Jonathan Werran 03 April 2013

Councils criticised for making staff sign 'gagging orders'

Some 256 local authorities have signed more than 4,000 ‘gagging orders’ to prevent former staff speaking out, a Freedom of Information campaigner has revealed.

Research undertaken by Paul Cardin, a whistle-blowing former employee at Cheshire West and Chester Council shows the number of confidentiality agreements signed between council employers and staff increased nearly sixfold from 179 in 2005 to 1,027 in 2010.

In all some 4,562 compromise agreements, many of which customarily contain confidentiality clauses, have been signed with former staff, Cardin’s survey discovered.

Brighton and Hove City Council was recorded as the most prolific authority, signing 123 agreements with exiting staff, followed closely by Bristol City Council, which signed 121 and Coventry City Council with 114.

Kent CC has made 95 agreements, including one for former managing director Katherine Kerswell who received a £420,000 settlement to leave after less than two years in the job.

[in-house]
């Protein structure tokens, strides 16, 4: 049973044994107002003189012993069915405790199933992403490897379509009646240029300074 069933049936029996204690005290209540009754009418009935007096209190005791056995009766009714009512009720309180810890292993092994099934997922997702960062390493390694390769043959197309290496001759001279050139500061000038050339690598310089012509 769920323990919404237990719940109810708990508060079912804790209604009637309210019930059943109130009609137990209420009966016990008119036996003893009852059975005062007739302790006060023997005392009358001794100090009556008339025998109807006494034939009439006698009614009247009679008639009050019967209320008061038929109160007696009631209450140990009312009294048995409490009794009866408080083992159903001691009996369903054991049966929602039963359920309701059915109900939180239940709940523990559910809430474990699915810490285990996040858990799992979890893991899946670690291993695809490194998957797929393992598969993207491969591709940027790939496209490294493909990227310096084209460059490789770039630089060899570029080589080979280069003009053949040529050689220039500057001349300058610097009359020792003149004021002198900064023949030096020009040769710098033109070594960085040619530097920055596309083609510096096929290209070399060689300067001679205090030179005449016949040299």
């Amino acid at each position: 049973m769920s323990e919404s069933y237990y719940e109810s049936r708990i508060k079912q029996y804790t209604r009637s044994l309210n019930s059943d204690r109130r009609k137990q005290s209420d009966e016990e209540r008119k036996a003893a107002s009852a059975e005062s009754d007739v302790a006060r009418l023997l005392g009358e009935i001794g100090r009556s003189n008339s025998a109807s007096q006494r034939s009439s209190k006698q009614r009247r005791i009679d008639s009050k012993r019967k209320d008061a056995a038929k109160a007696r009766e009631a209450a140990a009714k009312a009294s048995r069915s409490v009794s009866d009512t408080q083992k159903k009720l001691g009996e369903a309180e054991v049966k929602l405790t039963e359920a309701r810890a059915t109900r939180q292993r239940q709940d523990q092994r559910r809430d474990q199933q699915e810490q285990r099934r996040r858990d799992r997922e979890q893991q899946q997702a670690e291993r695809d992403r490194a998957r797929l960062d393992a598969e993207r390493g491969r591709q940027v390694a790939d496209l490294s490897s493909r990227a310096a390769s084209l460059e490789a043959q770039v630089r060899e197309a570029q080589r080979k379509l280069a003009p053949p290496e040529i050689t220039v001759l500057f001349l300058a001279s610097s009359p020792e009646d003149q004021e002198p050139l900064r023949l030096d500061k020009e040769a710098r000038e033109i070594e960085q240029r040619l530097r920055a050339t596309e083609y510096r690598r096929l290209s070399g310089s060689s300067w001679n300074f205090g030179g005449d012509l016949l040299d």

Kerswell is now director of civil service reform at the Cabinet Office, and a separate survey undertaken by The Daily Telegraph has uncovered Whitehall departments spent around £14m on similar agreements with more than 200 civil servants.

Communities secretary Eric Pickles criticised councils for a culture of making ‘departing staff sign gagging orders, often with big pay-offs attached, away from the eyes of those who get left with the bill: the taxpayer’.

‘When leaving a job, councils and their employees need to part ways fairly,’ said Pickles. ‘By shining a light on these activities and introducing new democratic checks and balances to stop gagging orders being abused we are helping councils improve accountability in local government.’

Shadow Cabinet Office spokesman, Jon Trickett, said: ‘It is rank hypocrisy, minaters are telling others to stop doing something which is rife in Whitehall.'

 
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